Three activities to encourage spatial awareness in your pre-schooler

By Drum Digital
20 February 2018
Photo: Supplied

Photo: Supplied

Encourage spatial awareness and you’ll be nurturing a skill used by engineers, designers and architects – to name just a few!

Spatial awareness is the organised knowledge of oneself and other objects in a given space. It’s what architects and engineers use when they design buildings, it’s the skill that helps a chemist to contemplate the three-dimensional structure of a molecule, or a surgeon to navigate the human body. It’s what Michelangelo used when he visualised a future sculpture trapped inside a lump of stone. It’s a complex mental skill which, if nurtured in a child, holds nothing but benefits.

For children, spatial awareness is helpful in understanding direction, distance, location, and for depth perception. For example, if your child has spatial awareness, they’ll understand that as they walk towards a ball, the ball is coming closer to their own body. Children tend to naturally develop a sense of spatial awareness. For example, when your child reaches for a toy, they must learn how far to stretch the muscles in the arms to reach that toy. Over time, they’re able to reach for objects automatically and with accuracy. Every child develops at a different pace, so it’s helpful to stimulate various aspects of this development. While mental and developmental growth is linked to a nutritious diet, engaging your child in educational play is equally important to develop the necessary skills. Below we include three activities to assist in encouraging your child’s spatial awareness.

1. The preposition game 

Use a large object such as a chair or plastic crate and let your child take up different positions on, in or next to it. This doubles for practising prepositions. For example, if you yell “on!” they must know to climb on top, or if you say “under!” they must know to get under it. Start by writing different positions down on bits of paper and stuffing them in a hat. It’s a game for two players – either you and your child or two siblings or friends. They then take turns to pull commands out of the hat while the other child has to perform the position. The positions can be indicated on paper by a picture or a word, though pictures work best for pre-schoolers, or you can play Simon Says.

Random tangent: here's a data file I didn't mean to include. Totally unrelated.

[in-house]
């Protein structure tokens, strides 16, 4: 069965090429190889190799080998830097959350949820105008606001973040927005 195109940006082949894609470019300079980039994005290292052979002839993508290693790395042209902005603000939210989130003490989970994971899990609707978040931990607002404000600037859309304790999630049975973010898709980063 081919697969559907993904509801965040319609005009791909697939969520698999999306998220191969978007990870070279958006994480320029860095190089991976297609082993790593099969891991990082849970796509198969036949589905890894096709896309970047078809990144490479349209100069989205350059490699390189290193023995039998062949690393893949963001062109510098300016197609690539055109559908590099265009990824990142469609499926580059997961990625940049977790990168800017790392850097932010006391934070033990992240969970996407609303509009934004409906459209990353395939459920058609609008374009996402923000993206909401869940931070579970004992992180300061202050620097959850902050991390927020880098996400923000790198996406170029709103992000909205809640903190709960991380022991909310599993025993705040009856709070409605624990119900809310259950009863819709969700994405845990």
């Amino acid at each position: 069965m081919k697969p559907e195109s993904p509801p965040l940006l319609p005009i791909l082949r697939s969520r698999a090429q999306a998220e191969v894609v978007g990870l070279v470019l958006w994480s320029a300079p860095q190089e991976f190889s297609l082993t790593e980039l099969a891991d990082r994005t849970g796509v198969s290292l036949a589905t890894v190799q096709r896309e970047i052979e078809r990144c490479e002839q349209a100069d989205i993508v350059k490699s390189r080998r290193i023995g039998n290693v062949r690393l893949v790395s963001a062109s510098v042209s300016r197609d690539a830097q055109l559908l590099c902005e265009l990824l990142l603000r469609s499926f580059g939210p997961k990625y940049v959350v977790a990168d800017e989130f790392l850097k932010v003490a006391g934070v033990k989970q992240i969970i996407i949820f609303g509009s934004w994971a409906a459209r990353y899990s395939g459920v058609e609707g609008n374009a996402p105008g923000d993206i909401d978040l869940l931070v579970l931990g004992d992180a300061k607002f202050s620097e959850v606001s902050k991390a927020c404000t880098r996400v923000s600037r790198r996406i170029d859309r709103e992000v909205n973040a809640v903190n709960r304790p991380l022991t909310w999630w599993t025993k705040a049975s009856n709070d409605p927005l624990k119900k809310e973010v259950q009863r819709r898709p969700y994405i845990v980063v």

2. Build your own obstacle course

Few things are as fun as creating a game from nothing. Building an obstacle course is an excellent way to encourage creativity and stimulate your little ones’ imagination. Navigating around the obstacles will acquaint your child with spatial awareness and how to go about getting from one place to another, as well as understanding distance, direction and depth perception. The obstacle course can be built anywhere – in the backyard, in the house or at school – and though cones such as those used in sports activities are handy, they are by no means necessary. This one is more fun if there’s a race involved, but for very young children the mere act of trying to get through each obstacle is fun. Use anything in your immediate environment and show them the route to take. While special equipment isn’t needed, ensure you create the obstacle course in a safe area for your little one to learn and play (so not slippery or close to any sharp objects). For example, let them first go over the couch, then under the coffee table, then around the dining table, then onto the chair and then run down the hall and jump on their bed. First one to reach the end gets a gold star!

3. Take them to Future Park!

Nestlé Nido 3+ recognises the importance of encouraging spatial awareness in your child’s early years and so we’ve joined forces with Future Park to bring you the Connecting! Block Town game which, along with other skills, encourages spatial awareness in children. By placing wooden blocks in different places on the table, the child takes part in creating a virtual town where two similar blocks close to each other will create, for example, railway tracks. Spatial awareness is an important skill here as it helps children predict, in this case, whether tracks will collide, or whether the tracks will have to cross the river created by other blocks on the table. The game also has a bird’s-eye view projected onto another screen, which means they get to imagine the same scene from two different angles. 

Future Park features this game and others, and is on in Johannesburg from 24 February to 8 April 2018 at The Globe, Silverstar Casino. Tickets are available at Computicket. For more information about the exhibition, go to

More about Nestlé Nido 3+

With all this learning going on, your child needs nutrients in the right amounts to ensure their brain has everything it needs for optimal development.

One such nutrient is omega-3 fatty acids. These are essential for the normal functioning of the brain. It’s recommended you supplement your child’s diet with omega-3 fatty acids, as the general South African diet doesn’t contain enough of these fats. That’s why Nido 3+ is a source of omega-3 fats (DHA). Nido 3+ is also a source of immune nutrients (zinc, calcium and vitamins A, C, D and E) and contains Lactobacillus Protectus (L. rhamnosus).

With Nestle Nido 3+ you can confidently let them go to see them grow.

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